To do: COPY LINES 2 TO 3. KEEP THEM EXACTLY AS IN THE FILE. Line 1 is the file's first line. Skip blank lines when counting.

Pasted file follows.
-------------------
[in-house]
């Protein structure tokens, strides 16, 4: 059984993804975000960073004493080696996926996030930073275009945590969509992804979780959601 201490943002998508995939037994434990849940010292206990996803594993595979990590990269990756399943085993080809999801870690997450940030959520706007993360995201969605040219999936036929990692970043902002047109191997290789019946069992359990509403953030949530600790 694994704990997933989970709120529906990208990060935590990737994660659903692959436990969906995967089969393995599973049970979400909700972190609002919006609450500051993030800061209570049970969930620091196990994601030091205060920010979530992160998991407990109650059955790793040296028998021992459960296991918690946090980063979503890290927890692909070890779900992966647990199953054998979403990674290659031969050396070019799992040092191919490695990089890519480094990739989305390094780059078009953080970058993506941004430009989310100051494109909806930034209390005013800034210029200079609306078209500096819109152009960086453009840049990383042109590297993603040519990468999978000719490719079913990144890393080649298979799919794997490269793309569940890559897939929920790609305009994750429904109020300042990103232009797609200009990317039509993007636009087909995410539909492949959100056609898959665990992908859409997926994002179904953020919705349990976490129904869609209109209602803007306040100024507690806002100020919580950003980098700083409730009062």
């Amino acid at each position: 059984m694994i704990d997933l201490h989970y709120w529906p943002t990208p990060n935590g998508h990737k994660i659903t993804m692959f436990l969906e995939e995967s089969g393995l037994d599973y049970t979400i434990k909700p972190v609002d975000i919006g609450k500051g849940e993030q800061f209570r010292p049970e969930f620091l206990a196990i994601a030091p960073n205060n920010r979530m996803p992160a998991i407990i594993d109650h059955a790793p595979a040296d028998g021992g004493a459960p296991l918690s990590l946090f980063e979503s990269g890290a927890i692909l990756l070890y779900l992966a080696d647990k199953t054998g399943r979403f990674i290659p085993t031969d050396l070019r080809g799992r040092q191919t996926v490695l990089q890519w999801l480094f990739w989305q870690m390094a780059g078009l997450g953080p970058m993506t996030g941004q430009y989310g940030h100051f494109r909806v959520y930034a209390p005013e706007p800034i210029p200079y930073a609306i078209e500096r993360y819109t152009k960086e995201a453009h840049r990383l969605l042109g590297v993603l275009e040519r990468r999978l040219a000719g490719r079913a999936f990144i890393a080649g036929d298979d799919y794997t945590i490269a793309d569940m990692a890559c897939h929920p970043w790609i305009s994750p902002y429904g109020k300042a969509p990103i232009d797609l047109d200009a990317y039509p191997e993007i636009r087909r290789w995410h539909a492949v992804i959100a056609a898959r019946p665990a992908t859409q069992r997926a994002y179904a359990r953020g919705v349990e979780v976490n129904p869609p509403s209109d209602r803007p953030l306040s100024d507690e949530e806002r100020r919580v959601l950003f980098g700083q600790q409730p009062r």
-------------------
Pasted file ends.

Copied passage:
């Protein structure tokens, strides 16, 4: 059984993804975000960073004493080696996926996030930073275009945590969509992804979780959601 201490943002998508995939037994434990849940010292206990996803594993595979990590990269990756399943085993080809999801870690997450940030959520706007993360995201969605040219999936036929990692970043902002047109191997290789019946069992359990509403953030949530600790 694994704990997933989970709120529906990208990060935590990737994660659903692959436990969906995967089969393995599973049970979400909700972190609002919006609450500051993030800061209570049970969930620091196990994601030091205060920010979530992160998991407990109650059955790793040296028998021992459960296991918690946090980063979503890290927890692909070890779900992966647990199953054998979403990674290659031969050396070019799992040092191919490695990089890519480094990739989305390094780059078009953080970058993506941004430009989310100051494109909806930034209390005013800034210029200079609306078209500096819109152009960086453009840049990383042109590297993603040519990468999978000719490719079913990144890393080649298979799919794997490269793309569940890559897939929920790609305009994750429904109020300042990103232009797609200009990317039509993007636009087909995410539909492949959100056609898959665990992908859409997926994002179904953020919705349990976490129904869609209109209602803007306040100024507690806002100020919580950003980098700083409730009062």
């Amino acid at each position: 059984m694994i704990d997933l201490h989970y709120w529906p943002t990208p990060n935590g998508h990737k994660i659903t993804m692959f436990l969906e995939e995967s089969g393995l037994d599973y049970t979400i434990k909700p972190v609002d975000i919006g609450k500051g849940e993030q800061f209570r010292p049970e969930f620091l206990a196990i994601a030091p960073n205060n920010r979530m996803p992160a998991i407990i594993d109650h059955a790793p595979a040296d028998g021992g004493a459960p296991l918690s990590l946090f980063e979503s990269g890290a927890i692909l990756l070890y779900l992966a080696d647990k199953t054998g399943r979403f990674i290659p085993t031969d050396l070019r080809g799992r040092q191919t996926v490695l990089q890519w999801l480094f990739w989305q870690m390094a780059g078009l997450g953080p970058m993506t996030g941004q430009y989310g940030h100051f494109r909806v959520y930034a209390p005013e706007p800034i210029p200079y930073a609306i078209e500096r993360y819109t152009k960086e995201a453009h840049r990383l969605l042109g590297v993603l275009e040519r990468r999978l040219a000719g490719r079913a999936f990144i890393a080649g036929d298979d799919y794997t945590i490269a793309d569940m990692a890559c897939h929920p970043w790609i305009s994750p902002y429904g109020k300042a969509p990103i232009d797609l047109d200009a990317y039509p191997e993007i636009r087909r290789w995410h539909a492949v992804i959100a056609a898959r019946p665990a992908t859409q069992r997926a994002y179904a359990r953020g919705v349990e979780v976490n129904p869609p509403s209109d209602r803007p953030l306040s100024d507690e949530e806002r100020r919580v959601l950003f980098g700083q600790q409730p009062r």